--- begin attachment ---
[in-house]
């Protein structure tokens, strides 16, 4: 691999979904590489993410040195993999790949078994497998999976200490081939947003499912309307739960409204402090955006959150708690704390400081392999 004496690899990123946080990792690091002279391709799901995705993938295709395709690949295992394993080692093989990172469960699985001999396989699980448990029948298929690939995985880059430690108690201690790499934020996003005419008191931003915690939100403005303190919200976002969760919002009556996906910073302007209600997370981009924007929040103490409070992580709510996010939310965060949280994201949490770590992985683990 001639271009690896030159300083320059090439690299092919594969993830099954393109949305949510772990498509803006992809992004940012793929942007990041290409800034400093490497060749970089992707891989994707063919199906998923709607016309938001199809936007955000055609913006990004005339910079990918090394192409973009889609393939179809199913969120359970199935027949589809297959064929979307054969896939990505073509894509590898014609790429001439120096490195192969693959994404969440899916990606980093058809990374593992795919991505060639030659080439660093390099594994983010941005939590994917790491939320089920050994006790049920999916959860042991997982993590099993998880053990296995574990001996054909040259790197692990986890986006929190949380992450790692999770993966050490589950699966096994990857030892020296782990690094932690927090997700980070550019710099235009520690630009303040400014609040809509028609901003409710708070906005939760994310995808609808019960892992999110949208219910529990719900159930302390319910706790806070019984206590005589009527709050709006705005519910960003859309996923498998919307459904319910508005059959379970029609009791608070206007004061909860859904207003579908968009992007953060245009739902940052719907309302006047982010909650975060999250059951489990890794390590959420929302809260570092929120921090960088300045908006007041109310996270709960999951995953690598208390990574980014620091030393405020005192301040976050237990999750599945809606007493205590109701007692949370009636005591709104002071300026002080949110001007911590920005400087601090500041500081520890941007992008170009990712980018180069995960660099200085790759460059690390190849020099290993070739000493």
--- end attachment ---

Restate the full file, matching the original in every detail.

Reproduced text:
[in-house]
């Protein structure tokens, strides 16, 4: 691999979904590489993410040195993999790949078994497998999976200490081939947003499912309307739960409204402090955006959150708690704390400081392999 004496690899990123946080990792690091002279391709799901995705993938295709395709690949295992394993080692093989990172469960699985001999396989699980448990029948298929690939995985880059430690108690201690790499934020996003005419008191931003915690939100403005303190919200976002969760919002009556996906910073302007209600997370981009924007929040103490409070992580709510996010939310965060949280994201949490770590992985683990 001639271009690896030159300083320059090439690299092919594969993830099954393109949305949510772990498509803006992809992004940012793929942007990041290409800034400093490497060749970089992707891989994707063919199906998923709607016309938001199809936007955000055609913006990004005339910079990918090394192409973009889609393939179809199913969120359970199935027949589809297959064929979307054969896939990505073509894509590898014609790429001439120096490195192969693959994404969440899916990606980093058809990374593992795919991505060639030659080439660093390099594994983010941005939590994917790491939320089920050994006790049920999916959860042991997982993590099993998880053990296995574990001996054909040259790197692990986890986006929190949380992450790692999770993966050490589950699966096994990857030892020296782990690094932690927090997700980070550019710099235009520690630009303040400014609040809509028609901003409710708070906005939760994310995808609808019960892992999110949208219910529990719900159930302390319910706790806070019984206590005589009527709050709006705005519910960003859309996923498998919307459904319910508005059959379970029609009791608070206007004061909860859904207003579908968009992007953060245009739902940052719907309302006047982010909650975060999250059951489990890794390590959420929302809260570092929120921090960088300045908006007041109310996270709960999951995953690598208390990574980014620091030393405020005192301040976050237990999750599945809606007493205590109701007692949370009636005591709104002071300026002080949110001007911590920005400087601090500041500081520890941007992008170009990712980018180069995960660099200085790759460059690390190849020099290993070739000493």